Over Half of U.S. Homes Now Stream Video to the Living Room TV
The online video world has reached an important benchmark, says the business intelligence company the NPD Group: 52 percent of all broadband-enabled U.S. homes now have at least one television connected to the internet. The most popular connection options are video game consoles, followed by set-top boxes or stick devices, connected TVs, and Blu-ray Disk players.
Looking only at connected households, NPD finds they have multiple streaming options: They average 2.9 devices that can stream content to their TVs.
NPD sees this as part of the U.S.'s rise in connected devices. Homes now average 7.8 connected devices (for a total of 734 million connected devices in the country). In the last 12 months, Americans have gained another 64 million installed connected devices. The increase in connected TVs, set-top boxes, and streaming video services is spearheading this trend.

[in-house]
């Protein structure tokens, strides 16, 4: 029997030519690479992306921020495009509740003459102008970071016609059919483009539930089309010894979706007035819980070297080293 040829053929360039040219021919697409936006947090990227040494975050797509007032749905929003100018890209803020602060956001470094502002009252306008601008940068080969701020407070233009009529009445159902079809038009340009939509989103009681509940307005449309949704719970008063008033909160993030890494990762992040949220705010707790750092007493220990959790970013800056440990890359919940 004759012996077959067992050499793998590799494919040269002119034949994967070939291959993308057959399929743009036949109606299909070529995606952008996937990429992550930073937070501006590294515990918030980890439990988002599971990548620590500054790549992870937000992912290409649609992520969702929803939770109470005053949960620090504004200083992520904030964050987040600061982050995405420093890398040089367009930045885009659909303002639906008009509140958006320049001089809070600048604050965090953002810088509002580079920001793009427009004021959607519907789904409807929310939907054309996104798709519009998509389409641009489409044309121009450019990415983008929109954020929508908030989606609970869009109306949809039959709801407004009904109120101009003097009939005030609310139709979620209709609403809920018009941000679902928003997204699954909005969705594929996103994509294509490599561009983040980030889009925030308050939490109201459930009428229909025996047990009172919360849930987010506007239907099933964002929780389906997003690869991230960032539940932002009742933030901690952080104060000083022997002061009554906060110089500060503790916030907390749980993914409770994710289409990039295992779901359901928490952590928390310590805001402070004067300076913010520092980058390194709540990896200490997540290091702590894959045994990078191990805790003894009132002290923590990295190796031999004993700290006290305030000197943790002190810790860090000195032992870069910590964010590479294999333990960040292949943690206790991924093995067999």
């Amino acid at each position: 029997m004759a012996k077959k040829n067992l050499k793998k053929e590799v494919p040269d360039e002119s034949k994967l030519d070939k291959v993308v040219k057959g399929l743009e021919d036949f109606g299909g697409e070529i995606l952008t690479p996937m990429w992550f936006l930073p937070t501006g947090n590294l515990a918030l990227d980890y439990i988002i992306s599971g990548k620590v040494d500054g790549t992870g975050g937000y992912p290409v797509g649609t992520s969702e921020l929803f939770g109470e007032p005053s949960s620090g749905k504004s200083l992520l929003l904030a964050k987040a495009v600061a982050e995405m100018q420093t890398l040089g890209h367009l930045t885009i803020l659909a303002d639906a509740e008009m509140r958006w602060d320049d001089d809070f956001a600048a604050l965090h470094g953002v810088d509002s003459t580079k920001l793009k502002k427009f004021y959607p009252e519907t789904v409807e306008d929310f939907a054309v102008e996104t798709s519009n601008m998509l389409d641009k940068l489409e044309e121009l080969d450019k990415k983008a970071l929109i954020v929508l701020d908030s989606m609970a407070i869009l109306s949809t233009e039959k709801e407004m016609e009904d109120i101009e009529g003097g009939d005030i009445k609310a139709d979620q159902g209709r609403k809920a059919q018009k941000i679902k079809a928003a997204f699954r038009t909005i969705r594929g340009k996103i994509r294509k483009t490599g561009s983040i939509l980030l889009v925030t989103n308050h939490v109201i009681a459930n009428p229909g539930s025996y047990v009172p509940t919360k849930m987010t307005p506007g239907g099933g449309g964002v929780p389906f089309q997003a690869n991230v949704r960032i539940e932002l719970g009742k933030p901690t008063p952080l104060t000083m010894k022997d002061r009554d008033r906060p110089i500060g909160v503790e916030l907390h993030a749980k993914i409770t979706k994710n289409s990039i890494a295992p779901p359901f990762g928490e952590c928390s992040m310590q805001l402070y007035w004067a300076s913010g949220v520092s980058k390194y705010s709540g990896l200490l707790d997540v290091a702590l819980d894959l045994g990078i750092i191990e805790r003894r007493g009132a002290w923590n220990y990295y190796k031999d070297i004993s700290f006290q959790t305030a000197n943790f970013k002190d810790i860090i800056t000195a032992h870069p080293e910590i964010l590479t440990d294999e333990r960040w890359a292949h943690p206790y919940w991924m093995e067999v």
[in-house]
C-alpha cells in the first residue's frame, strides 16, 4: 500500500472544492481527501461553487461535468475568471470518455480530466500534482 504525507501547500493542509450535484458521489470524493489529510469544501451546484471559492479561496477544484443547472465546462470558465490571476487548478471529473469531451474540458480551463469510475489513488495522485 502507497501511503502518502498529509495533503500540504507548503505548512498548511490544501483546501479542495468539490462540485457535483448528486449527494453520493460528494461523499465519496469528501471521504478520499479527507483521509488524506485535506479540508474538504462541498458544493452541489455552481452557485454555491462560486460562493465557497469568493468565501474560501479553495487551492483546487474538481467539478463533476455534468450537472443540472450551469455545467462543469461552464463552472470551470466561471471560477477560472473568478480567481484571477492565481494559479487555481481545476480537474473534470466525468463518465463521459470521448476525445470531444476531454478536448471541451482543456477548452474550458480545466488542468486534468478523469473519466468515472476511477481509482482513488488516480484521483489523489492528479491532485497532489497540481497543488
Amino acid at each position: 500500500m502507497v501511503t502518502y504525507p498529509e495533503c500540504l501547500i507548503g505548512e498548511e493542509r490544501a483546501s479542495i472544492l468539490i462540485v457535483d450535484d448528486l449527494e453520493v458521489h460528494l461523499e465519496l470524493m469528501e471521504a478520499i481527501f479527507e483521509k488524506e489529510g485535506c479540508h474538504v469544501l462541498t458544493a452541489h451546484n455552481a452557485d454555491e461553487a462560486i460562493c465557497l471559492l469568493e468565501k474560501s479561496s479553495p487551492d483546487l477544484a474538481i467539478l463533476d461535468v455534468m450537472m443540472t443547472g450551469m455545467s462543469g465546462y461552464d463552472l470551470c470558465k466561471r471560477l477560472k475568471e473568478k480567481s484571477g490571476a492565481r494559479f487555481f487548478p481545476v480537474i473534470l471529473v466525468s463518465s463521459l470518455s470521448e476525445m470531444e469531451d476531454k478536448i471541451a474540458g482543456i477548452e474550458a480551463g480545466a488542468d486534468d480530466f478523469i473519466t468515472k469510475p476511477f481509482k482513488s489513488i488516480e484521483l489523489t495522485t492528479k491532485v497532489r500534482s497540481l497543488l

If this data sounds familiar, it might be because Parks Associates announced a slightly different figure in April 2015, that 50 percent of U.S. broadband-enabled households had an OTT video service subscription. Back in August 2011, Interpret LLC found that half of U.S. households had a streaming device in their living rooms, but not all of them were connected to the internet.
The NPD Group's data comes from a Q4 2015 survey of 5,000 U.S. adults, and is included in the company's Connected Home Entertainment Report. The report also looks at the share of brand ownership and online connectivity rates by device brand.
Millennials are least likely to see the value of pay TV services, but a demand for bundled offerings could help the cable and satellite companies.
But there's a giant gulf between having the ability to stream and actually streaming, research finds.